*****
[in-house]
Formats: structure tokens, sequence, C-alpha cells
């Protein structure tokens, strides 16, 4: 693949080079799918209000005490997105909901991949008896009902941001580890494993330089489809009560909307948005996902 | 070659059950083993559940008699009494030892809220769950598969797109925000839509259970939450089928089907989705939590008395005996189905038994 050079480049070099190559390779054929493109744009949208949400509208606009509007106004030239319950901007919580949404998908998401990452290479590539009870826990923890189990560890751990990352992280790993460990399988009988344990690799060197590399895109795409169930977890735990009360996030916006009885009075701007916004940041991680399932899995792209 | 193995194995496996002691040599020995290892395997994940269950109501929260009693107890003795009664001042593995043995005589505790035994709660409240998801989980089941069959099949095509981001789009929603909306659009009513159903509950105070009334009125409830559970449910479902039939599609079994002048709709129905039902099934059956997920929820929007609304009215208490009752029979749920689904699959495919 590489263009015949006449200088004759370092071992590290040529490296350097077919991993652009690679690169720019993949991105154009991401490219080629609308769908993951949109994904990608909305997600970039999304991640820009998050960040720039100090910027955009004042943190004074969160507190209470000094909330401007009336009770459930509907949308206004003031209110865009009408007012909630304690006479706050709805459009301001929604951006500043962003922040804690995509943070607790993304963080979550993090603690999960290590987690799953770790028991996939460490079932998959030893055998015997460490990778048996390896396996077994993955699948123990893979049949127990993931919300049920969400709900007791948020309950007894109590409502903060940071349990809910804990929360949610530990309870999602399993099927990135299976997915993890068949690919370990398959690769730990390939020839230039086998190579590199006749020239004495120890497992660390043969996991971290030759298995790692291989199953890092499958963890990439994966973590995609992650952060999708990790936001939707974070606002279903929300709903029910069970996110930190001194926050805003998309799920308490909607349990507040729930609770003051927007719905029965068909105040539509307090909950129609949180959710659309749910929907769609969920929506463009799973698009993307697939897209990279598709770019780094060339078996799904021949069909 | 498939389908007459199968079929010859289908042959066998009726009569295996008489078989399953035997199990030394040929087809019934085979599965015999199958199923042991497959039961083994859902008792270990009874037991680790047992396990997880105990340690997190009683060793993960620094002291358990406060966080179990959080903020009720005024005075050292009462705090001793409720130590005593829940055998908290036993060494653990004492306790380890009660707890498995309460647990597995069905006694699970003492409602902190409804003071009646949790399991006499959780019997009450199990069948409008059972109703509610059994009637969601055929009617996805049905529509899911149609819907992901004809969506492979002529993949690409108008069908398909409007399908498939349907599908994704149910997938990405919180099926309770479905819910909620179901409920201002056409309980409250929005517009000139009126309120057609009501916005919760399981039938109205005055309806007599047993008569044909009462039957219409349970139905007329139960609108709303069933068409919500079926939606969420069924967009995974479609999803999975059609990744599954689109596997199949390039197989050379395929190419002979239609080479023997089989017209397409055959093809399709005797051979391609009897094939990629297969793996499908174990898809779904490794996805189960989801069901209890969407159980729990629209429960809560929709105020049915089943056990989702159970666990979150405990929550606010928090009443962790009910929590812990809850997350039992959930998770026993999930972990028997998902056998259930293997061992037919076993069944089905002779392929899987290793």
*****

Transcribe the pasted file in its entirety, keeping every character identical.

[in-house]
Formats: structure tokens, sequence, C-alpha cells
């Protein structure tokens, strides 16, 4: 693949080079799918209000005490997105909901991949008896009902941001580890494993330089489809009560909307948005996902 | 070659059950083993559940008699009494030892809220769950598969797109925000839509259970939450089928089907989705939590008395005996189905038994 050079480049070099190559390779054929493109744009949208949400509208606009509007106004030239319950901007919580949404998908998401990452290479590539009870826990923890189990560890751990990352992280790993460990399988009988344990690799060197590399895109795409169930977890735990009360996030916006009885009075701007916004940041991680399932899995792209 | 193995194995496996002691040599020995290892395997994940269950109501929260009693107890003795009664001042593995043995005589505790035994709660409240998801989980089941069959099949095509981001789009929603909306659009009513159903509950105070009334009125409830559970449910479902039939599609079994002048709709129905039902099934059956997920929820929007609304009215208490009752029979749920689904699959495919 590489263009015949006449200088004759370092071992590290040529490296350097077919991993652009690679690169720019993949991105154009991401490219080629609308769908993951949109994904990608909305997600970039999304991640820009998050960040720039100090910027955009004042943190004074969160507190209470000094909330401007009336009770459930509907949308206004003031209110865009009408007012909630304690006479706050709805459009301001929604951006500043962003922040804690995509943070607790993304963080979550993090603690999960290590987690799953770790028991996939460490079932998959030893055998015997460490990778048996390896396996077994993955699948123990893979049949127990993931919300049920969400709900007791948020309950007894109590409502903060940071349990809910804990929360949610530990309870999602399993099927990135299976997915993890068949690919370990398959690769730990390939020839230039086998190579590199006749020239004495120890497992660390043969996991971290030759298995790692291989199953890092499958963890990439994966973590995609992650952060999708990790936001939707974070606002279903929300709903029910069970996110930190001194926050805003998309799920308490909607349990507040729930609770003051927007719905029965068909105040539509307090909950129609949180959710659309749910929907769609969920929506463009799973698009993307697939897209990279598709770019780094060339078996799904021949069909 | 498939389908007459199968079929010859289908042959066998009726009569295996008489078989399953035997199990030394040929087809019934085979599965015999199958199923042991497959039961083994859902008792270990009874037991680790047992396990997880105990340690997190009683060793993960620094002291358990406060966080179990959080903020009720005024005075050292009462705090001793409720130590005593829940055998908290036993060494653990004492306790380890009660707890498995309460647990597995069905006694699970003492409602902190409804003071009646949790399991006499959780019997009450199990069948409008059972109703509610059994009637969601055929009617996805049905529509899911149609819907992901004809969506492979002529993949690409108008069908398909409007399908498939349907599908994704149910997938990405919180099926309770479905819910909620179901409920201002056409309980409250929005517009000139009126309120057609009501916005919760399981039938109205005055309806007599047993008569044909009462039957219409349970139905007329139960609108709303069933068409919500079926939606969420069924967009995974479609999803999975059609990744599954689109596997199949390039197989050379395929190419002979239609080479023997089989017209397409055959093809399709005797051979391609009897094939990629297969793996499908174990898809779904490794996805189960989801069901209890969407159980729990629209429960809560929709105020049915089943056990989702159970666990979150405990929550606010928090009443962790009910929590812990809850997350039992959930998770026993999930972990028997998902056998259930293997061992037919076993069944089905002779392929899987290793």